UK mulls spy-balloon fleet of its own
The project is aimed at giving London and its NATO allies ‘an advantage over adversaries’
The UK government is researching the possibility of creating its own high-altitude surveillance airships, according to the March issue of Desider, a magazine produced by Britain’s Ministry of Defence. This comes shortly after the scandal over a Chinese “spy balloon” in US airspace.
The UK defense ministry last year signed a £100 million ($118.6 million) contract to research “stratospheric uncrewed air systems,” according to The Times’ report published Monday. Britain is considering buying a fleet of spy balloons, it added.
Project Aether is a research initiative that aims to “better understand the stratosphere and the high-altitude platforms that could operate there,” Ross Corbett, the project’s military requirements manager told Desider. The research is assigned to the British Defence Equipment and Support’s Future Capabilities Group, London’s “hub for strategic research and innovation.”
“Successfully exploiting [the stratosphere] could mean huge potential benefits,” Corbett said. He also explained that there was still a lot of testing to be done before Britain could operate surveillance airships at 50,000 to 80,000 feet above Earth for long periods of time.
The proposed “high-altitude, long-endurance unmanned air systems” could be used for “intelligence, surveillance, reconnaissance and rebroadcast activities” by the UK armed forces and their NATO allies, Corbett said.
Project Aether is working with the American Sierra Nevada corporation, British company Voltitude and the European joint venture Airbus, one of the leaders of the global aerospace industry. Corbett claims that the research will help the UK secure an “operational advantage over our adversaries.”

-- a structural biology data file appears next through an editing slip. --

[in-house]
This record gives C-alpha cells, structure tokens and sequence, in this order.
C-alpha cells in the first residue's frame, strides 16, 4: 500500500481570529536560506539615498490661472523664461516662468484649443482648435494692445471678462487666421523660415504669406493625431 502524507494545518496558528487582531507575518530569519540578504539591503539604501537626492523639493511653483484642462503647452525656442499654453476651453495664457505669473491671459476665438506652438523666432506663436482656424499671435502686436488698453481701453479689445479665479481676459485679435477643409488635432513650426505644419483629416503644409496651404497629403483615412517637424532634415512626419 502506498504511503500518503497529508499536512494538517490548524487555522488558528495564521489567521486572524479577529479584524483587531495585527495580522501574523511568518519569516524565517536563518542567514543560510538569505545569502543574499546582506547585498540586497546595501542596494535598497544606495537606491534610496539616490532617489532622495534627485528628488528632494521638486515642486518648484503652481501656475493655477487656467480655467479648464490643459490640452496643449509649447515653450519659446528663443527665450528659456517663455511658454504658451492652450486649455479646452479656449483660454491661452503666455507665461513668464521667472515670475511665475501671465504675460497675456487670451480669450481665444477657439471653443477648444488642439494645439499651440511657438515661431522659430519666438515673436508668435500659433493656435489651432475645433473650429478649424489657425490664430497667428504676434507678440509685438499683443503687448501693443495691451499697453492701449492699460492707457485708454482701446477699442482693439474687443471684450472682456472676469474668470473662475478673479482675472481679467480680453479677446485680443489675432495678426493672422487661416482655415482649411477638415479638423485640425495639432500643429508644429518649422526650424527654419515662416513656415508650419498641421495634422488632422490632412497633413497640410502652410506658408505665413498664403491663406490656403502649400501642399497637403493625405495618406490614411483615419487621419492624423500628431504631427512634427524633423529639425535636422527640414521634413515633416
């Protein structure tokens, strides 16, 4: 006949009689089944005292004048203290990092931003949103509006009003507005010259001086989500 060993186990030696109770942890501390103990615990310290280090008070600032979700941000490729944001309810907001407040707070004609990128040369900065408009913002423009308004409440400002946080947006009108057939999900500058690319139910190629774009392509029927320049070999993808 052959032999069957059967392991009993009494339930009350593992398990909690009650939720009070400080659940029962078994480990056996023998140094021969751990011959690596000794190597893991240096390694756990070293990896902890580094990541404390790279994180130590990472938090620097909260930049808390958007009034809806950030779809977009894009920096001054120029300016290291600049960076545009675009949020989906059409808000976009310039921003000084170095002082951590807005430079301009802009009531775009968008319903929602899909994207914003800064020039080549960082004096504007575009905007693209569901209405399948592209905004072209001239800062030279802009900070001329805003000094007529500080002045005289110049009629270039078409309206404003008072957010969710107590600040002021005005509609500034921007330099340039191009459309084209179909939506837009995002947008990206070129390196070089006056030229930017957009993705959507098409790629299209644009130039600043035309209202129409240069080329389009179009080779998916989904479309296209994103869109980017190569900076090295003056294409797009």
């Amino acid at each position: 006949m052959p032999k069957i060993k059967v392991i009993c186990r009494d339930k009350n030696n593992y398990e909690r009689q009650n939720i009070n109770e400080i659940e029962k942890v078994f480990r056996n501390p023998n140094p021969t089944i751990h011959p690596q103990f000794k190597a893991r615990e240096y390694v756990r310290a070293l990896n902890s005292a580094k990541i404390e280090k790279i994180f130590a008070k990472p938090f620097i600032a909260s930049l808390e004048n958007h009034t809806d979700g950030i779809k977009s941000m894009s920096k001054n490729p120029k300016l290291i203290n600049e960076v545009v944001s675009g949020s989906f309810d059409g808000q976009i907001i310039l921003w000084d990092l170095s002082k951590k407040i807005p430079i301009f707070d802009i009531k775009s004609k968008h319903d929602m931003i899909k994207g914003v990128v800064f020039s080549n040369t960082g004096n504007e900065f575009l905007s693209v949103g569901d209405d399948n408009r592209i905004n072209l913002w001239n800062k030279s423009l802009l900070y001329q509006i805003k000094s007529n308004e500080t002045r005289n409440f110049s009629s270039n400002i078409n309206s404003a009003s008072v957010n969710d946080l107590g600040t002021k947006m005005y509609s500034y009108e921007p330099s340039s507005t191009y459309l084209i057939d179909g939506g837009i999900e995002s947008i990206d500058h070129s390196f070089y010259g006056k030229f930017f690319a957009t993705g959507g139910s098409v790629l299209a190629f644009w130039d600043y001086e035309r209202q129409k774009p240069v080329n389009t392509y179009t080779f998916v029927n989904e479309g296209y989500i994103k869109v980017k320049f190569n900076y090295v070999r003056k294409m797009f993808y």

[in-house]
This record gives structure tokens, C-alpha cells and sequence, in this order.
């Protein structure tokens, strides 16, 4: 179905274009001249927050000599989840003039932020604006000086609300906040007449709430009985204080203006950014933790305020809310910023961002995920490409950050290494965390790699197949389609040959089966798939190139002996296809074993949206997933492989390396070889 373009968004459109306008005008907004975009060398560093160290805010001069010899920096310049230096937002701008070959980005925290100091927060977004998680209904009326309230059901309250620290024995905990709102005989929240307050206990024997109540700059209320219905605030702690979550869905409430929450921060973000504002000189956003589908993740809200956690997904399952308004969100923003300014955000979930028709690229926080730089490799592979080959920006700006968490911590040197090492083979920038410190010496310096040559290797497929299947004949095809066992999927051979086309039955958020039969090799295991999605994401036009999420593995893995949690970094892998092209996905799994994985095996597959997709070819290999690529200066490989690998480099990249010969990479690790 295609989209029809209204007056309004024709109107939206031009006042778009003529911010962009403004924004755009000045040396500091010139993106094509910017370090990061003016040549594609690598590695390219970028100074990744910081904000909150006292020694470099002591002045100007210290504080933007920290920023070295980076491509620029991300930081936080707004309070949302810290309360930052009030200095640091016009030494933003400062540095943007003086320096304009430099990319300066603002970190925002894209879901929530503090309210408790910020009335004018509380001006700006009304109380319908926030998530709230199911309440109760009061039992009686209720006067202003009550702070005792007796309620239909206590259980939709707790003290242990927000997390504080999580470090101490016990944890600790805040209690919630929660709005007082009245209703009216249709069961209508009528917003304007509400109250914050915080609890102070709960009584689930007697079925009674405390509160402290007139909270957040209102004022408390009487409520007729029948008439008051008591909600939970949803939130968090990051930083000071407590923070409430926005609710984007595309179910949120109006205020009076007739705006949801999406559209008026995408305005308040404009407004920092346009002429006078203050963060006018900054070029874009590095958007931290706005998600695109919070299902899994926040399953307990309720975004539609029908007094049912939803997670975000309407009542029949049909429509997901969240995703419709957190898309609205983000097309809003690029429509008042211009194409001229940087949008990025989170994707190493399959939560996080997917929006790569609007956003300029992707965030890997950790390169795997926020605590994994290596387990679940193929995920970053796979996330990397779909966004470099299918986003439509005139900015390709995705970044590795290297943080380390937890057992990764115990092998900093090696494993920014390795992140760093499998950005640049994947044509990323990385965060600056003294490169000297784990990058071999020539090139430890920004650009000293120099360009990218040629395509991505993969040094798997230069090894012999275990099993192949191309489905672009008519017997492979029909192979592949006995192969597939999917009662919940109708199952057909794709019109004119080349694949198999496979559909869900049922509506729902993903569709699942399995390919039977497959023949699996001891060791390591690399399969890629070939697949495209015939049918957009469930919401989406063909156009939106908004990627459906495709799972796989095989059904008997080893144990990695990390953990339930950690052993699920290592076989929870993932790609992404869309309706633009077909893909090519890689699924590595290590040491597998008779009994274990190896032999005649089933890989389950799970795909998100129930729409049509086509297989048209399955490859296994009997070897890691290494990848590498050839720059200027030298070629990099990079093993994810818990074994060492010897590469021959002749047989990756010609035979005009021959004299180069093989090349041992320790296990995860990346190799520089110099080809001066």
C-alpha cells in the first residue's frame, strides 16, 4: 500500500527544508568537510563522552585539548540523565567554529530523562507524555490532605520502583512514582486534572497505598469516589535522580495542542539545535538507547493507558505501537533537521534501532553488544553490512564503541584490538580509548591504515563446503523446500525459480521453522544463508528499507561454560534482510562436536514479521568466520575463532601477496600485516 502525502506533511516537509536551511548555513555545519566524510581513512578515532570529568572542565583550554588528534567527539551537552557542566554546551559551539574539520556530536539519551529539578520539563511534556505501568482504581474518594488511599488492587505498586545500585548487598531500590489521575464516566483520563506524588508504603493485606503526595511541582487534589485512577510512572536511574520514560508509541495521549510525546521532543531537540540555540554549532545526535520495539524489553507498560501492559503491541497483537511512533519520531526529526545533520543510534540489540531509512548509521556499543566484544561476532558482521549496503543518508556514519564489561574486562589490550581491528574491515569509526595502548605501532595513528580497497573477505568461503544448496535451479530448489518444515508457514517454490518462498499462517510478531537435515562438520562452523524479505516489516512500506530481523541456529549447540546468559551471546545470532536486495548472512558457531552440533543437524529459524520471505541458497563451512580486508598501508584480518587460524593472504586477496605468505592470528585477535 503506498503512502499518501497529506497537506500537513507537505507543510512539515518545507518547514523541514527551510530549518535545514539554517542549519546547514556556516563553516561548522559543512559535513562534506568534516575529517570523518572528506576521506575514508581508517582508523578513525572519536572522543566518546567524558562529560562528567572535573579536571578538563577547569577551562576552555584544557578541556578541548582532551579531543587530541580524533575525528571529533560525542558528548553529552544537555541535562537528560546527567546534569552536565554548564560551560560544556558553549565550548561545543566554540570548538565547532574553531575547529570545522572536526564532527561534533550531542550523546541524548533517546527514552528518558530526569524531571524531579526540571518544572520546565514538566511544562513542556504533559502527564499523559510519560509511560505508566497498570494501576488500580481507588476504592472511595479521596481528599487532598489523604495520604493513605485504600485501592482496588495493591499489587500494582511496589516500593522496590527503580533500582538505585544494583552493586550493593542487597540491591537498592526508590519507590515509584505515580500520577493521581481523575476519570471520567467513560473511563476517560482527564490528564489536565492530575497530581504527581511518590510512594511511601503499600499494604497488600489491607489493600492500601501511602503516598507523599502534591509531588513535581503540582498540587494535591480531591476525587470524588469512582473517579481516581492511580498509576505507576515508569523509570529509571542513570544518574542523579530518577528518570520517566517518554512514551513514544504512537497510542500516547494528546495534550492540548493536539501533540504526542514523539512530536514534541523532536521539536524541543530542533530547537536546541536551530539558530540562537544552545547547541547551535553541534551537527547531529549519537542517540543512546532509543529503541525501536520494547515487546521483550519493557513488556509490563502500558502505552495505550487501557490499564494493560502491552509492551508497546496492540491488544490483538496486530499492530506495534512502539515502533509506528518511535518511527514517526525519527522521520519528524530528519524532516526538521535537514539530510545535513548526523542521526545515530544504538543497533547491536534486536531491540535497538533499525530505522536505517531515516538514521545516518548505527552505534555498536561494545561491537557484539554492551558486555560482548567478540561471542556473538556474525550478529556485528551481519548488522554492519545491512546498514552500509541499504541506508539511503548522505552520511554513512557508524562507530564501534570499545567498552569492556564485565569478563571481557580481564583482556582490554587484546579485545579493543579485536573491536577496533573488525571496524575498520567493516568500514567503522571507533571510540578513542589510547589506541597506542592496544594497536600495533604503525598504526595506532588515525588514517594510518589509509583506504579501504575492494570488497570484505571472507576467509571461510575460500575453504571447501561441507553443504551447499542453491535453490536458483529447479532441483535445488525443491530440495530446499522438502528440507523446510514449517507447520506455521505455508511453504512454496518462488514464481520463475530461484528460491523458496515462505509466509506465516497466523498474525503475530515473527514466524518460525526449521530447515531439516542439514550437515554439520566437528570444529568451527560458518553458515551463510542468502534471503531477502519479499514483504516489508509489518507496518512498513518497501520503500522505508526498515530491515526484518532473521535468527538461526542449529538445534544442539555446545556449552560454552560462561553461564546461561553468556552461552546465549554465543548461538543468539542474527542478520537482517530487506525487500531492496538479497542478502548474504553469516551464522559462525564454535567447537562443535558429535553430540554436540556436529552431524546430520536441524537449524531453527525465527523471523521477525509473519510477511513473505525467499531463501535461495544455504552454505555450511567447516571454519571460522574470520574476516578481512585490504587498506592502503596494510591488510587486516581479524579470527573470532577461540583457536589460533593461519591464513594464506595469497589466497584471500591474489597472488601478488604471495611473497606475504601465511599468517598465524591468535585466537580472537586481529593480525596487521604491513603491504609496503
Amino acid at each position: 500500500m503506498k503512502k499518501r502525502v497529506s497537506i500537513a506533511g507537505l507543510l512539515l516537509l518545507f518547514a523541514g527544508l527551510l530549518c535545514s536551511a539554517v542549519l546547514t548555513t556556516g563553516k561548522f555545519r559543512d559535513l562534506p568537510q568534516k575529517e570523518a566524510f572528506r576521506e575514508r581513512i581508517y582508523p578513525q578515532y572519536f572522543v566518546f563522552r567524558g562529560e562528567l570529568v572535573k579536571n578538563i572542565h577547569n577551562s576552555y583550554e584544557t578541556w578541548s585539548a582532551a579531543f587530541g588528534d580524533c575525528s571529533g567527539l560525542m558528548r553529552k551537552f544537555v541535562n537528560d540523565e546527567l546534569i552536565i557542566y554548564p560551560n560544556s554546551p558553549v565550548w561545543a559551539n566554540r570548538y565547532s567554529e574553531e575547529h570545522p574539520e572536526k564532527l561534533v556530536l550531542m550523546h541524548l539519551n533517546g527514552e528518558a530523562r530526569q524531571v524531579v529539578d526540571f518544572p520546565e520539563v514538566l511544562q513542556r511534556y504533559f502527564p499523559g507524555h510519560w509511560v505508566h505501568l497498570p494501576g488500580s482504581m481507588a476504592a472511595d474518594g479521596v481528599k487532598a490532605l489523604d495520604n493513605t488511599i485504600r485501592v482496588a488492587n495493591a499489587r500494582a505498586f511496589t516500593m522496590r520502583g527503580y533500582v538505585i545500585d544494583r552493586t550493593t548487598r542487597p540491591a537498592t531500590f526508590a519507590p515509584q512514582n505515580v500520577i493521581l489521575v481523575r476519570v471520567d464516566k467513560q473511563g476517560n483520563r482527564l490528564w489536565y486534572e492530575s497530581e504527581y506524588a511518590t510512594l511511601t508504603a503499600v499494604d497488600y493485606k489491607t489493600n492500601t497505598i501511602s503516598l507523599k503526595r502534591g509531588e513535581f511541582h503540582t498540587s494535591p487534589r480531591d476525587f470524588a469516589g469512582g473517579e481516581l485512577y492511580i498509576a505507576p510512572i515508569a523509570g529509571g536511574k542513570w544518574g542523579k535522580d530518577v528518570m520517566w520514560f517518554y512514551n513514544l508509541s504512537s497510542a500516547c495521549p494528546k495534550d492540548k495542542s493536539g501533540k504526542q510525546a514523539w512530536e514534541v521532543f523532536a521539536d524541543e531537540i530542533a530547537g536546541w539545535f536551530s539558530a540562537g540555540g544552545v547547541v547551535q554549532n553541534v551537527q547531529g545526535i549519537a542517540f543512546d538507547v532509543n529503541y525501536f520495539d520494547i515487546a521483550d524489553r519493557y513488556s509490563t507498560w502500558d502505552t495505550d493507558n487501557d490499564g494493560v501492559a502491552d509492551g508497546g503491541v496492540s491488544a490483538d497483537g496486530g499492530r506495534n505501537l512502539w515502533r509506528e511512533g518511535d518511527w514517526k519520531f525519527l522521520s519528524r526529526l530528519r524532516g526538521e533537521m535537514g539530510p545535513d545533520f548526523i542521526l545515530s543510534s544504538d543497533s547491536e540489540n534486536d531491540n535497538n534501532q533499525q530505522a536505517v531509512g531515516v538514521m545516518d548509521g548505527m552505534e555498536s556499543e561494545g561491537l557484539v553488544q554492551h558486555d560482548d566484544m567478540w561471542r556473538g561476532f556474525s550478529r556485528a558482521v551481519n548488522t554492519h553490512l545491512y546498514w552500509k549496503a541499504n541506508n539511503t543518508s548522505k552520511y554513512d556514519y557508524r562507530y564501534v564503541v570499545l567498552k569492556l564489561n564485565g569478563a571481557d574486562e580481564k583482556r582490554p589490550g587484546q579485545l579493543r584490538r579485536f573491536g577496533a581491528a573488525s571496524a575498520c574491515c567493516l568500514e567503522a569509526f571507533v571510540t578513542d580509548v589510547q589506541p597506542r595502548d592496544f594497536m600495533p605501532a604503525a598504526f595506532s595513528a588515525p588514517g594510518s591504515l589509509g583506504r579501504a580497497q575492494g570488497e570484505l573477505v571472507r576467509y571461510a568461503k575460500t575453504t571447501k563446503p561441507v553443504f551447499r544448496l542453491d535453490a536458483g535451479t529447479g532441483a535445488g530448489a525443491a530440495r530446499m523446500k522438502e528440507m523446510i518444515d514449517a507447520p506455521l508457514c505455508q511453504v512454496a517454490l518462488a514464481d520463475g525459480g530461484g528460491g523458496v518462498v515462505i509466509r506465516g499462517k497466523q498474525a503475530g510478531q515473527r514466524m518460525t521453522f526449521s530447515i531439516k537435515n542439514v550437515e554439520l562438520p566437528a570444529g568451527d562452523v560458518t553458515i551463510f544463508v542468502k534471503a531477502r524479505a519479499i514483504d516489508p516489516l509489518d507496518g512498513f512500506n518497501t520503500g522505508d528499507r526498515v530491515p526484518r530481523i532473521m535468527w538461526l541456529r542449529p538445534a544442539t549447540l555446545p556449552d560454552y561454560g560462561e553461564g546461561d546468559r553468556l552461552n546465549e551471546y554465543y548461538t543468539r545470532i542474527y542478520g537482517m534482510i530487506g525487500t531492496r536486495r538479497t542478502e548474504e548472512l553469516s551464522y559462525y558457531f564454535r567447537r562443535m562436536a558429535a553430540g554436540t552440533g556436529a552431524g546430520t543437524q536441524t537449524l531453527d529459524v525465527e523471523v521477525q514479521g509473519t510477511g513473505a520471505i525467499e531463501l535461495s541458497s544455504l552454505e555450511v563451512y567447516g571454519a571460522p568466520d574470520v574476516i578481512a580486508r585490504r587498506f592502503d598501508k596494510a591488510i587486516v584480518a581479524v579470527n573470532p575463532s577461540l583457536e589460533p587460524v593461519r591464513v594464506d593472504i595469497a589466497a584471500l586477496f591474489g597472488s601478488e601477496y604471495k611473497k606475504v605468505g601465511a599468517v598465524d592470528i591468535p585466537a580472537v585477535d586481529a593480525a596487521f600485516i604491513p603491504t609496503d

This comes after the highly-publicized scandal between Washington and Beijing in which the US accused China of flying a “spy balloon” over American soil and downed it with a fighter jet. China blasted the US for “overreaction” and insisted it was a civilian airship that had blown off course.
British Prime Minister Rishi Sunak said in February that he was ready to shoot down any Chinese balloons if they were spotted in UK airspace. Sunak added that he would “do whatever it takes to keep our country safe.” Defense secretary Ben Wallace alleged in a comment to tabloid The Sun that China has “probably spied” on Britain, adding that “simple things like weather balloons” could be turned into sophisticated surveillance gear.
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